Cheers, Alf
 

sawdustalley

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Yes, I saw that tip on "Johns Workshop" So, being me I tried it - to be honest it was rubbish. No way near as good as the belt-cleaner does.
 

llangatwgnedd

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These Belt Cleaners



What are they made from?

Are they worth buying?

To me they look like the bars of soap that Fanny use to rub in
Johnnys shirt collars or Iam I showing my age here
 

Scrit

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Sawdust Producer":3fwwir5p said:
What are they made from?

Are they worth buying?

To me they look like the bars of soap that Fanny use to rub in
Johnnys shirt collars or Iam I showing my age here
Cor, someone else who remembers them - I am not alone.......

Actually they are like the soft crepe rubber soles you used to get on desert boots (if you can remember Johnny and Fanny, surely you'll remember desert boots... ;-)) I think they are worth buying as they are a bit more effective than garden hose, but if you don't do a lot of sanding, they aren't really worth it. Remember that belts are made from aluminium oxide, a friable abrasive. So when you load up a belt you also wear down the abrasives on that belt. Ergo if you clean a 120 grit belt what you have when you are finished is more like a 150 or 180 grit belt. The cleaner bars are also incapable of shifting glazed areas on the belt - for that you need a proper blade and belt cleaner.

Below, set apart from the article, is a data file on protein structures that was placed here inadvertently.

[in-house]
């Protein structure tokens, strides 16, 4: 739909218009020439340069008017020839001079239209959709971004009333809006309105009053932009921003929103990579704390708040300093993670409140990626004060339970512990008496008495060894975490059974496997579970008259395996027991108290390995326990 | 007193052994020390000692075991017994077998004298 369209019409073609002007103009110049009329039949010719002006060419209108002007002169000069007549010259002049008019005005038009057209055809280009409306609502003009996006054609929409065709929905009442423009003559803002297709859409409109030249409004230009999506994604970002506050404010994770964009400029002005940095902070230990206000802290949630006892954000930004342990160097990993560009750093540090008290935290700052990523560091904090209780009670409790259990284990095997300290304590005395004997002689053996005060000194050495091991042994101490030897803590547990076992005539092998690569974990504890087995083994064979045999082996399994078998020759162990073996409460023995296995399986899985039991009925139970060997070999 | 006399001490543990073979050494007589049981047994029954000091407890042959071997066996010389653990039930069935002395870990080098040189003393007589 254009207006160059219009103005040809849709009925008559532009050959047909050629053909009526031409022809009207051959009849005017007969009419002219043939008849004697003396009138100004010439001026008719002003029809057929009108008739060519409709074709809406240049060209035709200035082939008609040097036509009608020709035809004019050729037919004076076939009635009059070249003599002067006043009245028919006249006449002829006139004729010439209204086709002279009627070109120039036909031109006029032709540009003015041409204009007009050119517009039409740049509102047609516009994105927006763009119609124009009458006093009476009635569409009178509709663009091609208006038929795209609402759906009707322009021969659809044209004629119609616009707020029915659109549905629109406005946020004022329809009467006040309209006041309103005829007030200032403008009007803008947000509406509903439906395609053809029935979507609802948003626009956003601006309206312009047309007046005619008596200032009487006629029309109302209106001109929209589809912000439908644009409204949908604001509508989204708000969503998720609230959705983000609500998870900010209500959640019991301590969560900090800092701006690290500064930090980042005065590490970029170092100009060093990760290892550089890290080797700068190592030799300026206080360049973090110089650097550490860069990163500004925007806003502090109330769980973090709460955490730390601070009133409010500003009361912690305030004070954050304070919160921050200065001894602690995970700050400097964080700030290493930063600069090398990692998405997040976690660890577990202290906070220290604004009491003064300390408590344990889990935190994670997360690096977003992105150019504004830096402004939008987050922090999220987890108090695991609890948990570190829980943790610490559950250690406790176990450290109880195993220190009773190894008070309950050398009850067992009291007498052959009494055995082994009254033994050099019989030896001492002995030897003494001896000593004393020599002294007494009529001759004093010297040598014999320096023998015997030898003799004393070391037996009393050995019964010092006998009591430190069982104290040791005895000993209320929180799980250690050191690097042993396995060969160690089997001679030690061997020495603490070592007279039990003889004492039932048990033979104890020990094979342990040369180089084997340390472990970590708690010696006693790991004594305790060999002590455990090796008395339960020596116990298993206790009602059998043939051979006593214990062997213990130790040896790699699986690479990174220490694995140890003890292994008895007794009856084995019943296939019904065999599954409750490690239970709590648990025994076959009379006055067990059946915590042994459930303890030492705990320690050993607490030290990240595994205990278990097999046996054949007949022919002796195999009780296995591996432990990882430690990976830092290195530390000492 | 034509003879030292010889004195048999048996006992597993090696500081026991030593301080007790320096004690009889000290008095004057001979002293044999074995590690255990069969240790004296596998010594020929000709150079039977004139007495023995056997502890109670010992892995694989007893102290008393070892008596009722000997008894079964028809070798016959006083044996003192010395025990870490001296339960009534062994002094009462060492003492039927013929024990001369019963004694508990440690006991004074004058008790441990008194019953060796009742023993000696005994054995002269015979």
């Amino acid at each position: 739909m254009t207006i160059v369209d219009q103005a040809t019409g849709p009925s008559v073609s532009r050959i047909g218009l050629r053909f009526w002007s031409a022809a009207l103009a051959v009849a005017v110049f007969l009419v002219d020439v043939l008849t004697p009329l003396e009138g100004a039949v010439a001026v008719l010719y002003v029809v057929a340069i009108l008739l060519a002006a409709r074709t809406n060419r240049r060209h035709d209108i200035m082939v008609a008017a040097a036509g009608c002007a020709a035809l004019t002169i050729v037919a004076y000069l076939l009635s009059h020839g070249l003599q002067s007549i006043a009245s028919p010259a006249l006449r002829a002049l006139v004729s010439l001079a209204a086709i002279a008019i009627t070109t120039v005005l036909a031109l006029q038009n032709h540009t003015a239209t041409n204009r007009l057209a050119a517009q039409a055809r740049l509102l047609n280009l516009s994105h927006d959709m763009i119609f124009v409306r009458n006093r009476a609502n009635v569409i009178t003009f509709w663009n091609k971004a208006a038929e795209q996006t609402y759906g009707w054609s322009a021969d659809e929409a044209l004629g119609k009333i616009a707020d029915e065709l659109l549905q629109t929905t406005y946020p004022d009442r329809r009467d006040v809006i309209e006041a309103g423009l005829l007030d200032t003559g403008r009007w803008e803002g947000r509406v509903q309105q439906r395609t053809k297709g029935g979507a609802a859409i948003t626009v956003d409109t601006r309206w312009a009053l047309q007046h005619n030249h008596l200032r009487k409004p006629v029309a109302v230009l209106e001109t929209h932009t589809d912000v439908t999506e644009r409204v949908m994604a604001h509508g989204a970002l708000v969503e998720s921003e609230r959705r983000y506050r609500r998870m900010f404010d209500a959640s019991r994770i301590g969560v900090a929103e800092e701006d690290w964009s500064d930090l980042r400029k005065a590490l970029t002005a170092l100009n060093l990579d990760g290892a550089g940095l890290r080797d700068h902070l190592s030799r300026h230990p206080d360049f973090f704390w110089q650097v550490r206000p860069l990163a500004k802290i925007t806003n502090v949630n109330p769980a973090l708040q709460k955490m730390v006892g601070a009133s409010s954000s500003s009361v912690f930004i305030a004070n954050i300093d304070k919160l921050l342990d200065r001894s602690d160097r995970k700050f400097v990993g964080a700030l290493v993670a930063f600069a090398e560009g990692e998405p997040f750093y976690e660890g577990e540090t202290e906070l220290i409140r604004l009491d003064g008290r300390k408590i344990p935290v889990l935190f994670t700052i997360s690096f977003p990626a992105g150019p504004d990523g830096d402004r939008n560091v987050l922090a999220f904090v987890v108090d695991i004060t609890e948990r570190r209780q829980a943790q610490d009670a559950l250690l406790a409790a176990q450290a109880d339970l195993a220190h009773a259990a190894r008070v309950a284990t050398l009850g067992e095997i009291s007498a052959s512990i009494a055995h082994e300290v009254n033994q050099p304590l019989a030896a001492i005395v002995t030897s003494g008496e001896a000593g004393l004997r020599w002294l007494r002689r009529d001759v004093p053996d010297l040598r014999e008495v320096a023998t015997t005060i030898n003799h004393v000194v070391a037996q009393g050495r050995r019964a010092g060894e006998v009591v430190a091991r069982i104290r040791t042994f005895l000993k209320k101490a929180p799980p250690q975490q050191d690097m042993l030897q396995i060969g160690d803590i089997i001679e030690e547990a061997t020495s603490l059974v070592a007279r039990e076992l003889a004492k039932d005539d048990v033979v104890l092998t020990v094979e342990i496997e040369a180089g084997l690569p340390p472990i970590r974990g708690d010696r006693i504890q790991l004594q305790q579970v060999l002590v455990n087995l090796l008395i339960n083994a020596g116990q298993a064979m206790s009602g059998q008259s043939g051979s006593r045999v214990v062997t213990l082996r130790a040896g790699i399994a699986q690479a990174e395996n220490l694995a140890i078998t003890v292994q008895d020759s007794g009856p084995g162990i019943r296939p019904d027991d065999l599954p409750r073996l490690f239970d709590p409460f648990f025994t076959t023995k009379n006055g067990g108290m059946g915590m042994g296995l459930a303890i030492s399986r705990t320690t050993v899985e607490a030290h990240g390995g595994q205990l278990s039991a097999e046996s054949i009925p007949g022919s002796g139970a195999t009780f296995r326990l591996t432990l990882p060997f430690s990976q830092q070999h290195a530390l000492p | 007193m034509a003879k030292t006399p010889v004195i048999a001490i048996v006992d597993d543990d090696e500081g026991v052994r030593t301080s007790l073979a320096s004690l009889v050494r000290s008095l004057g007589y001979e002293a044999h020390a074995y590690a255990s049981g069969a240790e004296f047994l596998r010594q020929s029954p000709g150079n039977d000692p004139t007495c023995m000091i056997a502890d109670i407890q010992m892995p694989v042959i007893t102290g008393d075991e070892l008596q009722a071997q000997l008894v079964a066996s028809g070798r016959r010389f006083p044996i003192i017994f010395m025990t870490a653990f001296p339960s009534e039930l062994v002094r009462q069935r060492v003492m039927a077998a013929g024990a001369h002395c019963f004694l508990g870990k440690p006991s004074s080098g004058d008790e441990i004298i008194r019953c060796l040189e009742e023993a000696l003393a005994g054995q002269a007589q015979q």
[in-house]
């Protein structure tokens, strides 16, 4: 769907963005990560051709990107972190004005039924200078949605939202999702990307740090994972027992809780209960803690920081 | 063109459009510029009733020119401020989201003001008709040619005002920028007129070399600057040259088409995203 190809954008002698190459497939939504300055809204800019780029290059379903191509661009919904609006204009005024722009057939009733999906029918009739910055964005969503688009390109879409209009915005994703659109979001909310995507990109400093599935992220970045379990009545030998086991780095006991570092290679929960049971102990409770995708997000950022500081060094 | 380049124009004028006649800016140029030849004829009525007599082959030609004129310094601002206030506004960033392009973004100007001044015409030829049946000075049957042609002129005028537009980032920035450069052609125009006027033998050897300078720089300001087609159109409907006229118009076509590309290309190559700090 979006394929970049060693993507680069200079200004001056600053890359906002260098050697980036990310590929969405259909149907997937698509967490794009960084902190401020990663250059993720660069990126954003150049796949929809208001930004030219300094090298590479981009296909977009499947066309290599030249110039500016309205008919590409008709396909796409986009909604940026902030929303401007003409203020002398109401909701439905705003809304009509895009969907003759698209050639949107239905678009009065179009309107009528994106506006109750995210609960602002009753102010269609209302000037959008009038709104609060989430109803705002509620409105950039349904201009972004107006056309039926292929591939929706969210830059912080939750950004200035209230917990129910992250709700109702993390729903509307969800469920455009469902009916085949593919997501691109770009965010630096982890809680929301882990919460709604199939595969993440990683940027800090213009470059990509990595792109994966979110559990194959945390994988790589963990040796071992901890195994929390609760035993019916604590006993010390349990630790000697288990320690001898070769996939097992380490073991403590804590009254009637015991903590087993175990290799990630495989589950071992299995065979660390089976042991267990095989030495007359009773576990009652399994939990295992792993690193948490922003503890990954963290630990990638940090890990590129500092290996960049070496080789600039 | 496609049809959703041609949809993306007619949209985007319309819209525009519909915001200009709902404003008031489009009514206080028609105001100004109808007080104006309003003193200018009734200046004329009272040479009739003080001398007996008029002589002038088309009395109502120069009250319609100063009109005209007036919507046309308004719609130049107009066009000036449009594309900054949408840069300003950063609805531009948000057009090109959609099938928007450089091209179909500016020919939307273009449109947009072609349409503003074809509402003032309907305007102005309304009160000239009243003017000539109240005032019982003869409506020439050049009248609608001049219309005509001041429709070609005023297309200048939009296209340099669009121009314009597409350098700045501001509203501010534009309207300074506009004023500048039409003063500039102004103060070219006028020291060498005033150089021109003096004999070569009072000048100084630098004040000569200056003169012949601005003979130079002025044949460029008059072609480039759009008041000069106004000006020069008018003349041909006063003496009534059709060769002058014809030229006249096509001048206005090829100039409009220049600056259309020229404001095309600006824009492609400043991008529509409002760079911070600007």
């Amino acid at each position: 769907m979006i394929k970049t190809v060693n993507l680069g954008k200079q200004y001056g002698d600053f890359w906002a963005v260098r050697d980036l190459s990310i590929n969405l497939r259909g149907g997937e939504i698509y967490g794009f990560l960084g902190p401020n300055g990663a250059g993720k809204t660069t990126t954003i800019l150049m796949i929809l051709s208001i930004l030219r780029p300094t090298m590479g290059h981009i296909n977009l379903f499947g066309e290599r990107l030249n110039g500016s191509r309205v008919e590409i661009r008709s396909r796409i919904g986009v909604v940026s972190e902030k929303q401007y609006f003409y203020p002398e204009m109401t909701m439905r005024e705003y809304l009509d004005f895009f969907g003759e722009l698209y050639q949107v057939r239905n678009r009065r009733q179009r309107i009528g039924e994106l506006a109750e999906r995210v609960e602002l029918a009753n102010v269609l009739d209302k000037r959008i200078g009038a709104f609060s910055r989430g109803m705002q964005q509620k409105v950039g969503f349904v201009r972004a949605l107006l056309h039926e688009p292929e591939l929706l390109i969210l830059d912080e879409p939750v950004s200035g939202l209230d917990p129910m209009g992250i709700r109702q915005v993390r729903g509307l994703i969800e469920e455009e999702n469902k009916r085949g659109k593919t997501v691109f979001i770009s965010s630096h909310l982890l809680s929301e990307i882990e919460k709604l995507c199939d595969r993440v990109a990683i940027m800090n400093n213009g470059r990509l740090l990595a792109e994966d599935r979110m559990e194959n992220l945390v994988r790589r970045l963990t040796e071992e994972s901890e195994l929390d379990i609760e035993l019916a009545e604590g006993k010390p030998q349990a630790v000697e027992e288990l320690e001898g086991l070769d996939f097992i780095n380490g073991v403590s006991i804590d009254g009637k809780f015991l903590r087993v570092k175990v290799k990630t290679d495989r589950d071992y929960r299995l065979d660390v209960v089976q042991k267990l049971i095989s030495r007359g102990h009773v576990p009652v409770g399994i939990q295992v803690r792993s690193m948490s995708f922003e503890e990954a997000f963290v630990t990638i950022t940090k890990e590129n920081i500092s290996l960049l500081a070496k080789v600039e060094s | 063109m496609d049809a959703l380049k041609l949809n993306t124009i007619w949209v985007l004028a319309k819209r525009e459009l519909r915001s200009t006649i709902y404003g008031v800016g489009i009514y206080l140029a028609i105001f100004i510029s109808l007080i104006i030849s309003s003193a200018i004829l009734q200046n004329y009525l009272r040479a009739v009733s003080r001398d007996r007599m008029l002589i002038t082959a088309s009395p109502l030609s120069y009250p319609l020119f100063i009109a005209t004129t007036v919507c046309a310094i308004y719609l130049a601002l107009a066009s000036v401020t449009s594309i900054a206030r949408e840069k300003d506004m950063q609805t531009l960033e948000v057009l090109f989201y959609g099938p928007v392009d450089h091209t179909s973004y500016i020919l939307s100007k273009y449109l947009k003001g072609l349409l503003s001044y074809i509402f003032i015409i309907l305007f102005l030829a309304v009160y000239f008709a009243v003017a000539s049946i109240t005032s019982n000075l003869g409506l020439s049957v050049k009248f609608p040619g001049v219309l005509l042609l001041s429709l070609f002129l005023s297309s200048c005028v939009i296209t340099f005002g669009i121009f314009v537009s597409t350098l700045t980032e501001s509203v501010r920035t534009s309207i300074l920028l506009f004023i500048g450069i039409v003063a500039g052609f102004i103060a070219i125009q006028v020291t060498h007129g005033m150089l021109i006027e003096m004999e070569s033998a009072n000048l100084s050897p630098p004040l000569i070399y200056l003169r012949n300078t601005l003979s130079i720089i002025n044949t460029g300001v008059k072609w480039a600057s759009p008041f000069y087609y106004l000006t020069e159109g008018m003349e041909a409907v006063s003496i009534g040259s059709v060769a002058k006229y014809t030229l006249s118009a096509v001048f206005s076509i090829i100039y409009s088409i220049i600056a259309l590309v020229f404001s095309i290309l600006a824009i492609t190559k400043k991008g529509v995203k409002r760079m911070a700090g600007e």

Scrit
 
A

Anonymous

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Talking about belt cleaners, I clean my abrasives with an old suede( soft wire) brush. Seems to do the trick

Elvis forgive me? :shock:

Back to hand-held sanders.

There is an offer on @dmtools for a dewalt palm sander(1/4 sheet) £44.99 which seems pretty good price wise and am wondering whether the skil 666 ROS in axminsters catalogue @ £93 is worthwhile ( should be devilishly good :lol: ) or save a little more and get a bosch.

Opinions please